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Posted at 02:36 PM ET, 06/29/2011

Jayson Werth on his slump: ‘When it turns around, I won’t be the one to sit here and tell you I told you so.’


The difficult offensive beginning to his Nationals tenure has not deterred Jayson Werth, at least not outwardly so. It’s clear he is searching at the plate – after Werth went 1 for 5 with a double to shallow right field last night, he’s batting .156/.294/.289 in June.

Still, during a conversation before yesterday’s 11-5 loss to the Angels, Werth maintained faith in himself and his effect on the Nationals. He said he would rest nagging injuries, “after we win the World Series.” He said, “when it turns around, I won’t be the one to sit and tell you I told you so.” And he said that, while he’s not satisfied with his offensive performance, his presence alone has contributed to the Nationals’ recent winning surge

“Every day, I come in here with a good mindset,” Werth said. “I’m excited to play the game. I love my job. I love my teammates. I like this place. It’s going to be good. A lot of things to look forward to when I’m here. The growth I think we’ve seen out of the game on this team from spring training to now has been exceptional. I like to think that just my presence, just me being here, has helped the team. I realize I haven’t done offensively what I’m capable of doing. There’s more to the game than just that. I’m not satisfied by it than any means. But I’m happy with the way things are going and the direction things are going. I feel good about the future.”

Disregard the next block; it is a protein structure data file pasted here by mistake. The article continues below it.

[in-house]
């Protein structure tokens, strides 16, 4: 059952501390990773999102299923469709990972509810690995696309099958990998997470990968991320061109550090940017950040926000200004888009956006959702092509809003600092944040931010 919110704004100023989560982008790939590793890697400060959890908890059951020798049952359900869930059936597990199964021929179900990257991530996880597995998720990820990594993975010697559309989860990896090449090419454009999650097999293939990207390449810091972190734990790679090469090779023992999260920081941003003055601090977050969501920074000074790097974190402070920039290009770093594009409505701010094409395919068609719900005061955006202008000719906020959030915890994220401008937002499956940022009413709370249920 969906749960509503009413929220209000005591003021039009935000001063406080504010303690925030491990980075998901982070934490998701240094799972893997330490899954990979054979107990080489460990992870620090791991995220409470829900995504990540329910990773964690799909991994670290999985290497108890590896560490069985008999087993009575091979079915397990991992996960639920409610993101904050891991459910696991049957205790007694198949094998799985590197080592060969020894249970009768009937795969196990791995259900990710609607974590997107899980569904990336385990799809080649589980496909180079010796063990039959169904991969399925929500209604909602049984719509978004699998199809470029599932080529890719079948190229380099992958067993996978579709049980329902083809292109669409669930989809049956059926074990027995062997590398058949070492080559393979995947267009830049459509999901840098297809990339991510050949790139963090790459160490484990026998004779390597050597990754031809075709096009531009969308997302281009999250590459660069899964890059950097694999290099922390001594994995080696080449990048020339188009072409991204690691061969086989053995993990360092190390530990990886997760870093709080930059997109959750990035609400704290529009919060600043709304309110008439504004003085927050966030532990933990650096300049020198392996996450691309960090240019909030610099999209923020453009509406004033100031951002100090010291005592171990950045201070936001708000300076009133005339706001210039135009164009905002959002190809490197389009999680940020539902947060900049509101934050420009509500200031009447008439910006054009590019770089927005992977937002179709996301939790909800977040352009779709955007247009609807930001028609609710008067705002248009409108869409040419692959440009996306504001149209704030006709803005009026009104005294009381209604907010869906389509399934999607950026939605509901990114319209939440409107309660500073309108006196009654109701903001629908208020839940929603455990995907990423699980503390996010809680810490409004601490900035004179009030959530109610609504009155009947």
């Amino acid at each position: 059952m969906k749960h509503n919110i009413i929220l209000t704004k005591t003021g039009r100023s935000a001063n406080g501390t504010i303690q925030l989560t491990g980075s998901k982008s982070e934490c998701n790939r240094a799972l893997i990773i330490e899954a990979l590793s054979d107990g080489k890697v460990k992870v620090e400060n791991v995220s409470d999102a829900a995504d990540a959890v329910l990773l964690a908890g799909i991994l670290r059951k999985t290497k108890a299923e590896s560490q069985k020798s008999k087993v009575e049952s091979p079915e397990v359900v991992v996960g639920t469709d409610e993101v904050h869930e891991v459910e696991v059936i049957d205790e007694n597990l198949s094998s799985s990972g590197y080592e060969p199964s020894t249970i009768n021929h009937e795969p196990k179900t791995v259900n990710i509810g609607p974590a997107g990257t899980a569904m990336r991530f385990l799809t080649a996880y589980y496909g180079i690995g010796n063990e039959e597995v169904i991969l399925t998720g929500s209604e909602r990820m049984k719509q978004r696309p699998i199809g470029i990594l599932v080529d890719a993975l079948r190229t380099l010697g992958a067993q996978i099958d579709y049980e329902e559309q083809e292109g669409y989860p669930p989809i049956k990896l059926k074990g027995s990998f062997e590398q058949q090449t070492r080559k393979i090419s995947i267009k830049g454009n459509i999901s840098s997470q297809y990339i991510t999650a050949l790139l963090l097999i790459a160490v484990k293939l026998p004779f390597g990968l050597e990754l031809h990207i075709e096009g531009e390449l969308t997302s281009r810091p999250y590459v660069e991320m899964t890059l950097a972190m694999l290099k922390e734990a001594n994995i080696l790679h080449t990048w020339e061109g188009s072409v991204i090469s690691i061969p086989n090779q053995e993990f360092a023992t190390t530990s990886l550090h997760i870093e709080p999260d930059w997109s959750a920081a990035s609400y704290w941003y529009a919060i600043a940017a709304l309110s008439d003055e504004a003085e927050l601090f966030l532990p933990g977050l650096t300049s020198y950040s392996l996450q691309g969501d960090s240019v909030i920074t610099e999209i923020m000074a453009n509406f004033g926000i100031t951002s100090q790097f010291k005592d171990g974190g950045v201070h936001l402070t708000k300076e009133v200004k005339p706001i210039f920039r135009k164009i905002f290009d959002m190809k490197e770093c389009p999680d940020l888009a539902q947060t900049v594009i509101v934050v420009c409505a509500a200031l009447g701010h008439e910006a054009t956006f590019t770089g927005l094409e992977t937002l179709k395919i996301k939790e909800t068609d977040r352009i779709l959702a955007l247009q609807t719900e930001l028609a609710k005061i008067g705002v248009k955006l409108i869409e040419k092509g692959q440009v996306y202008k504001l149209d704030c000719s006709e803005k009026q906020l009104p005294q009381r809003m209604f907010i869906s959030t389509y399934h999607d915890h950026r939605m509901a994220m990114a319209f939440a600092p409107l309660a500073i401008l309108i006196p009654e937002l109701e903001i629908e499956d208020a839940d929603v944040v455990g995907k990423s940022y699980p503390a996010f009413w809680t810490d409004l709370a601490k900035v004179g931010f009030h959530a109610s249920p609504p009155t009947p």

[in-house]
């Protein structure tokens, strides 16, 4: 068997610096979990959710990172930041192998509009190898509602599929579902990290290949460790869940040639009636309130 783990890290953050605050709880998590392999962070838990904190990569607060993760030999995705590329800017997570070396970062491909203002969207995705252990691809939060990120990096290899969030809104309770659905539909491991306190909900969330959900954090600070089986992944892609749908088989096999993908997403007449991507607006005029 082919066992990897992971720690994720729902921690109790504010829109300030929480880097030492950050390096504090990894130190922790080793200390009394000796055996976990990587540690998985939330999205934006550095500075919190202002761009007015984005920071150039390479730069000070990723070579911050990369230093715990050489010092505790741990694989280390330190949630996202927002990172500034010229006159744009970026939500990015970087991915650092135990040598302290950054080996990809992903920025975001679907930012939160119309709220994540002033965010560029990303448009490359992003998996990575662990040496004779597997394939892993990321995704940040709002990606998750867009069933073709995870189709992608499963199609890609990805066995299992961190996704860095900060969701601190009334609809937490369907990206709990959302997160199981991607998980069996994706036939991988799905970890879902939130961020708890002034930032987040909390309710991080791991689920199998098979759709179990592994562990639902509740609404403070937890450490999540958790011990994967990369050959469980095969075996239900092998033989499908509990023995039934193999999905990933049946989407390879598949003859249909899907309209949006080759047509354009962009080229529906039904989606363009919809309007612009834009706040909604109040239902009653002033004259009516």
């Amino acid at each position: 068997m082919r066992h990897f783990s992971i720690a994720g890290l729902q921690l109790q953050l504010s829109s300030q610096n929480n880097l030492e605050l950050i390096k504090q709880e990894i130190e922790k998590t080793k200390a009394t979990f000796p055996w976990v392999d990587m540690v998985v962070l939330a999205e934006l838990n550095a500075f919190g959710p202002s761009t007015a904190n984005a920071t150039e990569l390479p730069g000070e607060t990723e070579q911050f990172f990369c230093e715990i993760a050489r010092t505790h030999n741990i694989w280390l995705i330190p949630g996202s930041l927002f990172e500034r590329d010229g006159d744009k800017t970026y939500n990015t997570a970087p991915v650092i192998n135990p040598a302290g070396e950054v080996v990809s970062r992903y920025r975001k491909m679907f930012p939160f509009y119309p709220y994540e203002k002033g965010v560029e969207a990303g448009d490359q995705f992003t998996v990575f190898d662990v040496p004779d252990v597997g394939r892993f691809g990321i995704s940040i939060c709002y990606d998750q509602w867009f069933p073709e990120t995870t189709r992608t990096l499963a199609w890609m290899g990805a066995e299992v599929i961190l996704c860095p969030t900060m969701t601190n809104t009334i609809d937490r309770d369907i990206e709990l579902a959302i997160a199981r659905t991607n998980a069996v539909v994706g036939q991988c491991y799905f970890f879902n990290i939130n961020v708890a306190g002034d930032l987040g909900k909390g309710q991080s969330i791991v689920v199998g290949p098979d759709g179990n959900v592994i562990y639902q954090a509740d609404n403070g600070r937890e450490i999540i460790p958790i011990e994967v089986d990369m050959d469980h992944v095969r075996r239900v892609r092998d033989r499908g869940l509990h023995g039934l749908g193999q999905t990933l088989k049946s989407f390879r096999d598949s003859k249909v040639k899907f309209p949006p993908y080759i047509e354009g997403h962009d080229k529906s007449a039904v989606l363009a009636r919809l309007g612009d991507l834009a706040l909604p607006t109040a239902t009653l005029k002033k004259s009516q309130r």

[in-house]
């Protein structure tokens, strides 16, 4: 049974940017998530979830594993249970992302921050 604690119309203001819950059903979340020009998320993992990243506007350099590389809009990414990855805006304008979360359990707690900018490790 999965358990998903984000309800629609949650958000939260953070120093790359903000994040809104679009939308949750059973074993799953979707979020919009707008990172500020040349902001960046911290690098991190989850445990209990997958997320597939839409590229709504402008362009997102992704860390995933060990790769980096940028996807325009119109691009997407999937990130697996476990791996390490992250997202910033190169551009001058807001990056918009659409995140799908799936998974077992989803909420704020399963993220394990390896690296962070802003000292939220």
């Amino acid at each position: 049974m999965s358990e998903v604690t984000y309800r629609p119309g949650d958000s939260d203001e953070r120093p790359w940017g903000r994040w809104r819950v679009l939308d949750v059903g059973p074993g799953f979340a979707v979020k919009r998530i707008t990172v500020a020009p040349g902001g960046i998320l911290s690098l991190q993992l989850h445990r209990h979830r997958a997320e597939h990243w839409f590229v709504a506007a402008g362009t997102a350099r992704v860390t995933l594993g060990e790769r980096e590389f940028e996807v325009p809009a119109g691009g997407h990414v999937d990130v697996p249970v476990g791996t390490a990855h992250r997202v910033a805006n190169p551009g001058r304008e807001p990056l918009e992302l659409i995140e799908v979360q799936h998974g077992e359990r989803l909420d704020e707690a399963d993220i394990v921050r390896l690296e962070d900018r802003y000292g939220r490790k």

A reporter asked Werth for an example of how his presence might help the Nationals. “I just like to think that, just me being here, you know, is enough,” Werth said, with a half-smile. “I don’t even have to take a bat out there.”

The reporter joked that maybe he take a toothpick to the plate instead.

“That’s about how it’s been, right?” said Werth, who has stuck out in 12 of his last 24 at-bats. “But it’s all right. This game is all about guys picking each other up. You don’t need everybody every night. But you do need somebody. I’ve always played my best ball towards the end of the season, not that that’s any excuse. I’m not playing well right now, but I’m confident the numbers will be there at the end, and I’ll make good on what I started out to do.”

Werth is right that he’s been a significantly better hitter after the all-star break than before, but not drastically so – his career slash line in the first half is .258/.350/.466, and in the second half it’s .276/.376/.479.

“The great thing with him is, he never lets it affect anything in here or on the field,” Ryan Zimmerman said. “I think he’s a professional. He’s not going to let it bring anyone else down. He wants to do better. He works too hard not to get better.”


Since Werth’s career renaissance began with the Phillies in 2007, he has never had a month quite as bad as this June. He hit .167/.278/.167 in June 2007, but that was in 30 at-bats, and he was injured and missed all of July. Perhaps it’s instructive that when he returned in August that season, Werth hit .414/.500/.609 in 87 at-bats.